What is Philosophy?

In Greek, ‘philo’ means love or devotion and ‘sophia’ means wisdom. Philosophers are people who are devoted to the search for wisdom and the goal of wisdom is fulfilment. Philosophers strive for systematic expertise at working out how one may best find individual and collective fulfilment.

Why study A Level Philosophy?

Philosophy is a rigorous academic discipline, and is relevant to all academic study and research.  All good universities accept it as a sound A-level subject.  At degree level many students study it either as a single subject or with other subjects. It accompanies the Humanities, Arts and Sciences equally well.

What are the careers or further education that this course be suitable for?

Increasingly, employers are looking for people who can ‘think outside the box’, analyse and solve problems: the very skills that A Level Philosophy develops. It is particularly relevant to students considering further academic study as well as careers in teaching, law, medicine, economics, journalism, project management, computing, marketing, education and government.

Key Information Summary:

Course TitlePhilosophy A Level
Examination BoardAQA
Linear Qualification?yes
Course Webpage
Entry RequirementsThe minimum requirement is Grade 5 in English literature and a Grade 4 in English language (or vice versa), although Grade 6 is highly recommended. Students need precise analytical and linguistic skills, and a high level of competence in written and spoken English is a prerequisite to success. Students from scientific, arts or humanities backgrounds will all find the course stimulating and challenging.
Contact TeachersMs C Howard
Mr C Pollock

Course Details:

Philosophy asks and explores the most important questions there are. It studies the fundamental nature of knowledge, reality and existence and draws students into dialogue with the most searching, creative and influential thinkers of the last three millennia.

Philosophy develops skills in reasoning, argument and analysis. Students learn how to debate logically and express themselves fluently.  Studying Philosophy demands rigour and imagination, and encourages deep, clear and independent thinking in order to create razor-sharp, informed arguments.

Subject Content:

Students are required to demonstrate knowledge and understanding of a range of philosophical theories. They must also be able to analyse and evaluate philosophical arguments to form reasoned coherent judgements. Although the specification is arranged thematically, students will have access to a thorough anthology providing them with the set texts in order to carry out independent closer study.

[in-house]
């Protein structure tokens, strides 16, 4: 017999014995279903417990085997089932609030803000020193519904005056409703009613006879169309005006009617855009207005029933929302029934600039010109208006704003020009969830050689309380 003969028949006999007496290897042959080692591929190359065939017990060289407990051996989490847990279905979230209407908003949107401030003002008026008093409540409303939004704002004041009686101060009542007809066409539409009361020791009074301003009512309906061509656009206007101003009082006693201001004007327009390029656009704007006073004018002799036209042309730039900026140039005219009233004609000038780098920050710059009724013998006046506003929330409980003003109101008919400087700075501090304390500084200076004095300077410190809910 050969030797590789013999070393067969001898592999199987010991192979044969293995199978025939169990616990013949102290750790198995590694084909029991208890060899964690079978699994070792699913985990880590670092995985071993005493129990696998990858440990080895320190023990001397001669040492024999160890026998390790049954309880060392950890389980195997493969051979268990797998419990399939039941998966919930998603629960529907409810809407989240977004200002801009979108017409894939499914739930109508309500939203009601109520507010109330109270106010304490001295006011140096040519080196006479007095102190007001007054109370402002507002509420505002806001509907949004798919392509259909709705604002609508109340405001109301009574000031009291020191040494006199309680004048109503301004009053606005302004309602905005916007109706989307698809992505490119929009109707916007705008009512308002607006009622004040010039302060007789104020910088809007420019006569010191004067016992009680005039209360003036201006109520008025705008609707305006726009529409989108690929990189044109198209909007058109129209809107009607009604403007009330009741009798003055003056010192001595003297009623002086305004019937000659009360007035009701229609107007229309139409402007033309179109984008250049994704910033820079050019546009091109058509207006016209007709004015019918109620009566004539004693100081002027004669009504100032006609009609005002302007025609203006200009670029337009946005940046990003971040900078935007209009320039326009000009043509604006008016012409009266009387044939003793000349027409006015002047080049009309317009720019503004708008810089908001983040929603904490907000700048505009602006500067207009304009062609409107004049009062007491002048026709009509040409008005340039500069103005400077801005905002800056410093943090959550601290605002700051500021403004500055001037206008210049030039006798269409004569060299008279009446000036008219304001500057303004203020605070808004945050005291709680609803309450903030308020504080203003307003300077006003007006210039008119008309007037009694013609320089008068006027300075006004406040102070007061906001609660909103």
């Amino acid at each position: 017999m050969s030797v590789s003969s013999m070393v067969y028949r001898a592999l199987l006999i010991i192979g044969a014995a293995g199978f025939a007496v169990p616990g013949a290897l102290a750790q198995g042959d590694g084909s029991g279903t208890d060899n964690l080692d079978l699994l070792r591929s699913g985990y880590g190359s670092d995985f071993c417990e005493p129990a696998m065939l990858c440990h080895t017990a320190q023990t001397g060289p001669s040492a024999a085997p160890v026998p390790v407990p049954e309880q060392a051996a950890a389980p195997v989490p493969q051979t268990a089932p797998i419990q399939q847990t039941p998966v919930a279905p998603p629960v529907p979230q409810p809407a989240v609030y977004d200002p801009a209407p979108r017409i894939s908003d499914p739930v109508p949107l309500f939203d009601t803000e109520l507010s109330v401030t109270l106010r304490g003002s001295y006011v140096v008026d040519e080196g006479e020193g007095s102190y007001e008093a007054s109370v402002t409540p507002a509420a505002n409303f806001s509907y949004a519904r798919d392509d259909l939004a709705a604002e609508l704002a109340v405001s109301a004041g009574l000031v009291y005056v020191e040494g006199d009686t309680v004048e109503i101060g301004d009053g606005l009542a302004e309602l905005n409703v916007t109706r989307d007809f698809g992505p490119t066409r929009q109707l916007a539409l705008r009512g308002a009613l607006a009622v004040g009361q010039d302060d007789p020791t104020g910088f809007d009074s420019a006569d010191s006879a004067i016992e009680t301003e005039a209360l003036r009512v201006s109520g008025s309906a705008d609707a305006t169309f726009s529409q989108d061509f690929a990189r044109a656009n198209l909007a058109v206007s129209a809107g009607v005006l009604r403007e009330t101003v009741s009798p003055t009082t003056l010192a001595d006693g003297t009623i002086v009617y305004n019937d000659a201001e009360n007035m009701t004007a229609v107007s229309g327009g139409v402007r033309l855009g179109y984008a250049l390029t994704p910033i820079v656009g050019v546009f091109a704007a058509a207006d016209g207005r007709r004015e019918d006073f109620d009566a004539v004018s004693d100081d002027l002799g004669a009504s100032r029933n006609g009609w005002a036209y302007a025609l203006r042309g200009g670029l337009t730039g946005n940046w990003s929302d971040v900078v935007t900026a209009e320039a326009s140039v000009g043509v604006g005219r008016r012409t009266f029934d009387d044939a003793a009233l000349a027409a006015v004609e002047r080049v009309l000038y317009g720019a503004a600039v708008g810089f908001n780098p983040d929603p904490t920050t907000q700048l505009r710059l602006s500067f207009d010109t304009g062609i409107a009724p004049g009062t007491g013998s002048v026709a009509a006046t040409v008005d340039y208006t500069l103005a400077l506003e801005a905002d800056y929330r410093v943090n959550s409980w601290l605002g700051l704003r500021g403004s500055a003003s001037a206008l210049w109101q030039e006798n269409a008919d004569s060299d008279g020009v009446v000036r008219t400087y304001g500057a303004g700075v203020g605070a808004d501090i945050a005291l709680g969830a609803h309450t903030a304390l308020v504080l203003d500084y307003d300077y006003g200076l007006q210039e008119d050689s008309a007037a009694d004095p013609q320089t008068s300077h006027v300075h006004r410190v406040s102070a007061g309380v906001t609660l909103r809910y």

Paper One

Section A: Epistemology
What is knowledge? Do our perceptions reflect reality? Where do our ideas and concepts come from? How can we be sure that there is an external world independent of our minds? How do we access it? This course explores these fundamental debates, and acts as a springboard for students’ own ideas. Students will explore the distinction between different types of knowledge and evaluate theories of perception.

Section B: Moral Philosophy
How do we decide what is morally right? Upon what basis should we act? What do we need to take into consideration when deciding on the ‘right’ course of action? Students will focus on competing theories of ethics and explore what it is to lead ‘the good life’ through the study of influential thinkers such as Mill, Kant, Aristotle, Hume and Ayer.

Students use an anthology of philosophical texts as a toolkit for analysis, reflection and application.

Paper Two

Section A: The Metaphysics of God
This unit analyses the concept and nature of ‘God’. Classical arguments relating to his existence are explored such as the ‘ontological argument’, the ‘argument from design’, the ‘cosmological argument’ and ‘the problem of evil’. Students will also explore whether religious language allows for any meaningful discussion of God at all.

Section B: The Metaphysics of mind
What do we even mean by the ‘mind’? What is the relationship between the mental and the physical? Are philosophical zombies a possibility? How does the mind causally interact with the body? Can there ever be true artificial intelligence? The theories examined broadly fit into two main strands, those that agree that everything in the world is physical or depends upon the physical and those that do not. In addition, students also explore the extent to which we can be certain that there are minds other than our own.

Assessment Details:

This qualification is linear. Linear means that students will sit all their exams at the end of the course.

Paper One Paper Two
                                     One paper
Section A: Epistemology
Section B: Moral Philosophy

100 marks

3 hour written examination
50% of A level
                                   One paper
Section A:
The Metaphysics of God
Section B:
The Metaphysics of Mind 

100 marks 

3 hour written examination
50% of A level